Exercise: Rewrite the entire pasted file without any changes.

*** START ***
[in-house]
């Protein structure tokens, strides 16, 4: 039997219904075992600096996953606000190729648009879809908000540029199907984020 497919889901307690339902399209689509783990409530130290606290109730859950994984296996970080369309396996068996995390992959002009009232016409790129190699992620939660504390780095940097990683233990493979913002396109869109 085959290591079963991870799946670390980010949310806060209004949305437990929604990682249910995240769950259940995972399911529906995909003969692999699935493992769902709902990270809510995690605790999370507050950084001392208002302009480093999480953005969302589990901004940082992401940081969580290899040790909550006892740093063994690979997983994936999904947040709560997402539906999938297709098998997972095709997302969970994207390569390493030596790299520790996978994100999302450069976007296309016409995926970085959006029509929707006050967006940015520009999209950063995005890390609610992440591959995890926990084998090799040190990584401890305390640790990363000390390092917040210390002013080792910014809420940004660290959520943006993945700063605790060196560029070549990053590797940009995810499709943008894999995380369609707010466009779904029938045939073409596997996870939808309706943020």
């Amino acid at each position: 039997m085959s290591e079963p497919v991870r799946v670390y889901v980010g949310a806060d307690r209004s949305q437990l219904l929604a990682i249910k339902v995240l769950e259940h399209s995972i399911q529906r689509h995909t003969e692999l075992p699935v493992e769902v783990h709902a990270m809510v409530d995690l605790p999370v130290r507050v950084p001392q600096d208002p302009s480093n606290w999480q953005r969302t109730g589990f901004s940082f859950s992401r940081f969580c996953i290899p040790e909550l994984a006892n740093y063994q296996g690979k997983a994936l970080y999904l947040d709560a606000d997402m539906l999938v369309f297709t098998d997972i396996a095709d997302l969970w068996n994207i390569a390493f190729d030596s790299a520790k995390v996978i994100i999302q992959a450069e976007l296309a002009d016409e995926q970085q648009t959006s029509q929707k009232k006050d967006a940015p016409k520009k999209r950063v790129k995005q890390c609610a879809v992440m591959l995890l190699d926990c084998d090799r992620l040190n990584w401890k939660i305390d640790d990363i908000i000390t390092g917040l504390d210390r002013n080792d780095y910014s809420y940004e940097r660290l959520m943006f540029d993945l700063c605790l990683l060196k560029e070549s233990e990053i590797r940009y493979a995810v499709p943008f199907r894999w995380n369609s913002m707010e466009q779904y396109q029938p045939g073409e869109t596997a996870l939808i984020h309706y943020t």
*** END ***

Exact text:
[in-house]
């Protein structure tokens, strides 16, 4: 039997219904075992600096996953606000190729648009879809908000540029199907984020 497919889901307690339902399209689509783990409530130290606290109730859950994984296996970080369309396996068996995390992959002009009232016409790129190699992620939660504390780095940097990683233990493979913002396109869109 085959290591079963991870799946670390980010949310806060209004949305437990929604990682249910995240769950259940995972399911529906995909003969692999699935493992769902709902990270809510995690605790999370507050950084001392208002302009480093999480953005969302589990901004940082992401940081969580290899040790909550006892740093063994690979997983994936999904947040709560997402539906999938297709098998997972095709997302969970994207390569390493030596790299520790996978994100999302450069976007296309016409995926970085959006029509929707006050967006940015520009999209950063995005890390609610992440591959995890926990084998090799040190990584401890305390640790990363000390390092917040210390002013080792910014809420940004660290959520943006993945700063605790060196560029070549990053590797940009995810499709943008894999995380369609707010466009779904029938045939073409596997996870939808309706943020």
């Amino acid at each position: 039997m085959s290591e079963p497919v991870r799946v670390y889901v980010g949310a806060d307690r209004s949305q437990l219904l929604a990682i249910k339902v995240l769950e259940h399209s995972i399911q529906r689509h995909t003969e692999l075992p699935v493992e769902v783990h709902a990270m809510v409530d995690l605790p999370v130290r507050v950084p001392q600096d208002p302009s480093n606290w999480q953005r969302t109730g589990f901004s940082f859950s992401r940081f969580c996953i290899p040790e909550l994984a006892n740093y063994q296996g690979k997983a994936l970080y999904l947040d709560a606000d997402m539906l999938v369309f297709t098998d997972i396996a095709d997302l969970w068996n994207i390569a390493f190729d030596s790299a520790k995390v996978i994100i999302q992959a450069e976007l296309a002009d016409e995926q970085q648009t959006s029509q929707k009232k006050d967006a940015p016409k520009k999209r950063v790129k995005q890390c609610a879809v992440m591959l995890l190699d926990c084998d090799r992620l040190n990584w401890k939660i305390d640790d990363i908000i000390t390092g917040l504390d210390r002013n080792d780095y910014s809420y940004e940097r660290l959520m943006f540029d993945l700063c605790l990683l060196k560029e070549s233990e990053i590797r940009y493979a995810v499709p943008f199907r894999w995380n369609s913002m707010e466009q779904y396109q029938p045939g073409e869109t596997a996870l939808i984020h309706y943020t």